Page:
May is the month to recognize and celebrate the wonderful ways wetlands enrich the environment and people. It is a time to give back to the environment by learning more about wetlands and participating in the many scheduled events.
Why celebrate wetlands?
Wetlands are among the most valuable but least understood of all natural resources. They provide rich habitat for wildlife. They are places in which many animals and birds build nests and raise their young. Migrating birds stop over in wetlands to rest and to feed. We celebrate wetlands each May when they are teeming with new animal and plant life.
Wetlands benefit our communities as well. They replenish and clean water supplies and reduce flood risks, provide recreational opportunities and aesthetic benefits. They serve as sites for scientific research and education, and benefit commercial fishing.
Unfortunately, wetlands have been misundserstood for many years, often viewed as wastelands to be drained and converted to other uses. But if wetlands disappear, water will not be as clean, fish and bird populations will suffer, and the frequency and severity of floods will increase. Americans have begun to recognize the value of wetlands, and the rate of loss has declined dramatically over the last 30 years. It is important that we continue to stop the loss of wetlands and begin to achieve a net gain through better management and restoration. Learn how you can help by discovering more about wetlands and participating in events celebrating American Wetlands Month.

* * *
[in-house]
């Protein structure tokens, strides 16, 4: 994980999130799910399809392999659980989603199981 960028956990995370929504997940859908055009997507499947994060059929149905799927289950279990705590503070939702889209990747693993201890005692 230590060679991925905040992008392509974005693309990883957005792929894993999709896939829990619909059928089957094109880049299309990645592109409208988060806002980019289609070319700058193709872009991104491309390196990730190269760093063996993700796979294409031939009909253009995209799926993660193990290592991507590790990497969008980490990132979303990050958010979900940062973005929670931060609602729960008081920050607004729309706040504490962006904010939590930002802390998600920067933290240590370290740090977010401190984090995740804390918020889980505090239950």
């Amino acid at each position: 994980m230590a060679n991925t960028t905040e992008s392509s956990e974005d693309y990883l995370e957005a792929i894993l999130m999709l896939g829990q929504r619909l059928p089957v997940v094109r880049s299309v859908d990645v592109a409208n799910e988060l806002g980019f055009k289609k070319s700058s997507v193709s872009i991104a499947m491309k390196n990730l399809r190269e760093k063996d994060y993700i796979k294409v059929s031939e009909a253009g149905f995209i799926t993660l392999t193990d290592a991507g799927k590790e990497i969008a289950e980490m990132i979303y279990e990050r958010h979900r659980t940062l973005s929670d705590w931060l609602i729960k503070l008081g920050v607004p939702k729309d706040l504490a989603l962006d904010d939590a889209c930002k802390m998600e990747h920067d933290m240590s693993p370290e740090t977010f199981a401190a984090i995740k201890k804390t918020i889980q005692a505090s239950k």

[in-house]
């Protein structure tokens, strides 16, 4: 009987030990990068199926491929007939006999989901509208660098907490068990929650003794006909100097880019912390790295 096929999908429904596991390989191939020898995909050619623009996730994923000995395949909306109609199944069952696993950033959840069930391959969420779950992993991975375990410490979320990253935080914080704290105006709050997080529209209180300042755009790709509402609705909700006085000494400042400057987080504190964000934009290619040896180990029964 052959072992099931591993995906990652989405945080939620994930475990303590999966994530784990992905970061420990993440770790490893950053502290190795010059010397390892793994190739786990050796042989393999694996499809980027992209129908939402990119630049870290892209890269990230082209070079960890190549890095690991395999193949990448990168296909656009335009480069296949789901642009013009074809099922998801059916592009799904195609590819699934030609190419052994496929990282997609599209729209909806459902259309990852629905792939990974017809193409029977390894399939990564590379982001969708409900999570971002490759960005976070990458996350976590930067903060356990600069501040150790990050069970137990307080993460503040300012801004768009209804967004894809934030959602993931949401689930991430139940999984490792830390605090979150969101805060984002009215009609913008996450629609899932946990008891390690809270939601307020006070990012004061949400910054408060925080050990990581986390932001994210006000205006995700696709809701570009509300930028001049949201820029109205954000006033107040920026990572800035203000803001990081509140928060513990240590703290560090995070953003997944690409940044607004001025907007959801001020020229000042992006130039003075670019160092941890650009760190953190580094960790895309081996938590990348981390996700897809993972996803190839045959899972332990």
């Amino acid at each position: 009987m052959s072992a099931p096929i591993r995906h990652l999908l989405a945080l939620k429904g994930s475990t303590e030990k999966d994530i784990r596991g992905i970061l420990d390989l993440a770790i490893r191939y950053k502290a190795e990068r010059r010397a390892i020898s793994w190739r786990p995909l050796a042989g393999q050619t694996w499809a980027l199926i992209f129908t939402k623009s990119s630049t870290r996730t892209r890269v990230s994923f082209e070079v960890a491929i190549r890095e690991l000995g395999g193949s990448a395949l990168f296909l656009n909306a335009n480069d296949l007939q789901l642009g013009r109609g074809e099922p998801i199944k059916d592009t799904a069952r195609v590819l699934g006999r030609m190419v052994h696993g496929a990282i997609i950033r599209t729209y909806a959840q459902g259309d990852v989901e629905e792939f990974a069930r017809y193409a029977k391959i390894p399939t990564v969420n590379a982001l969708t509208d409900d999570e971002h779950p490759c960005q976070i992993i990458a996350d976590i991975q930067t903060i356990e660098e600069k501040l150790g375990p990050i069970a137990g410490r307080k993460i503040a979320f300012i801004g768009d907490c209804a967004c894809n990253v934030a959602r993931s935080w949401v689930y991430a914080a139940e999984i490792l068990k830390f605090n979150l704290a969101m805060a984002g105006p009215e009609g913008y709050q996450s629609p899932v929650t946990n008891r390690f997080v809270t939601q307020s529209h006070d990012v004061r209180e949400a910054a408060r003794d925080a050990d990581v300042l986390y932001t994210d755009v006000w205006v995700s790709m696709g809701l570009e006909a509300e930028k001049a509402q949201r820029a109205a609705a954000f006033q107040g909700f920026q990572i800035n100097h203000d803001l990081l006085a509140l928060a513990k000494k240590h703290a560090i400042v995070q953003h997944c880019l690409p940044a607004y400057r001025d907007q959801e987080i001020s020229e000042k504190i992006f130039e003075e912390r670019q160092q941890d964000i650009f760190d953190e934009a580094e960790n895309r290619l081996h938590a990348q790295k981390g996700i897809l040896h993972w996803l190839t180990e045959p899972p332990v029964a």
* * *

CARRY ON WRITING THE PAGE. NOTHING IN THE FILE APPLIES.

Wetland protection and you:
Government regulations and zoning restrictions are not enough to protect and restore wetlands.
Citizens must also participate in wetland protection efforts. You can identify your watershed and find any wetlands in your neighborhood by visiting National Wetlands Inventory. Caring, devoted volunteers can make a big difference.
If you came looking for Apple Guardians, you found it! Only the site name has changed. All else stays the same. Welcome back.
May 11, 2011
American Wetland Month
I'm a Master Naturalist and an outdoor enthusiast -- mostly kayaking, and I live on a Peninsula in the Chesapeake Bay. I'm the author of The Nature Fan, Nature Fan Activists, Green Earth Almanac, and Amanda's Geographic. Formerly, I ran the nationally syndicated column "National Green Activism" for The Examiner, and I was a key factor in the success of many campaigns. Make sure you don't miss a post, and subscribe by email! Thanks for reading.